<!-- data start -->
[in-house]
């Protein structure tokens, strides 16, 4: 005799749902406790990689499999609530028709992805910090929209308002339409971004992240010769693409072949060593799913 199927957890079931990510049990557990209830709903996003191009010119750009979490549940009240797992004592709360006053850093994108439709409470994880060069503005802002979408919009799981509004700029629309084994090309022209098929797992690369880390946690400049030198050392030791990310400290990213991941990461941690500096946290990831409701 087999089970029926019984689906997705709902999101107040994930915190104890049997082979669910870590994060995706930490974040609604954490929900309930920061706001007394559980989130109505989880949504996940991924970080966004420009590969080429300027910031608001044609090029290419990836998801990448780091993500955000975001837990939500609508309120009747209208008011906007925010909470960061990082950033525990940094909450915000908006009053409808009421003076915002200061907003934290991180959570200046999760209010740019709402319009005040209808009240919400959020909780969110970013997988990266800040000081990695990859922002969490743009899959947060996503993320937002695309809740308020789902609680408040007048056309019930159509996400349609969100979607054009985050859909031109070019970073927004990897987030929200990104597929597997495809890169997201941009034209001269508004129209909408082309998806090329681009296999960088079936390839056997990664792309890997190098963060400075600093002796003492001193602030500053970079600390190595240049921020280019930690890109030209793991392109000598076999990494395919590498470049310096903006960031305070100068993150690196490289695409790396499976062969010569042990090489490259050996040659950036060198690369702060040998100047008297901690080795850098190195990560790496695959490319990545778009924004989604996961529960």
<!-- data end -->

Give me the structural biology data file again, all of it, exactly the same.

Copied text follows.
[in-house]
């Protein structure tokens, strides 16, 4: 005799749902406790990689499999609530028709992805910090929209308002339409971004992240010769693409072949060593799913 199927957890079931990510049990557990209830709903996003191009010119750009979490549940009240797992004592709360006053850093994108439709409470994880060069503005802002979408919009799981509004700029629309084994090309022209098929797992690369880390946690400049030198050392030791990310400290990213991941990461941690500096946290990831409701 087999089970029926019984689906997705709902999101107040994930915190104890049997082979669910870590994060995706930490974040609604954490929900309930920061706001007394559980989130109505989880949504996940991924970080966004420009590969080429300027910031608001044609090029290419990836998801990448780091993500955000975001837990939500609508309120009747209208008011906007925010909470960061990082950033525990940094909450915000908006009053409808009421003076915002200061907003934290991180959570200046999760209010740019709402319009005040209808009240919400959020909780969110970013997988990266800040000081990695990859922002969490743009899959947060996503993320937002695309809740308020789902609680408040007048056309019930159509996400349609969100979607054009985050859909031109070019970073927004990897987030929200990104597929597997495809890169997201941009034209001269508004129209909408082309998806090329681009296999960088079936390839056997990664792309890997190098963060400075600093002796003492001193602030500053970079600390190595240049921020280019930690890109030209793991392109000598076999990494395919590498470049310096903006960031305070100068993150690196490289695409790396499976062969010569042990090489490259050996040659950036060198690369702060040998100047008297901690080795850098190195990560790496695959490319990545778009924004989604996961529960």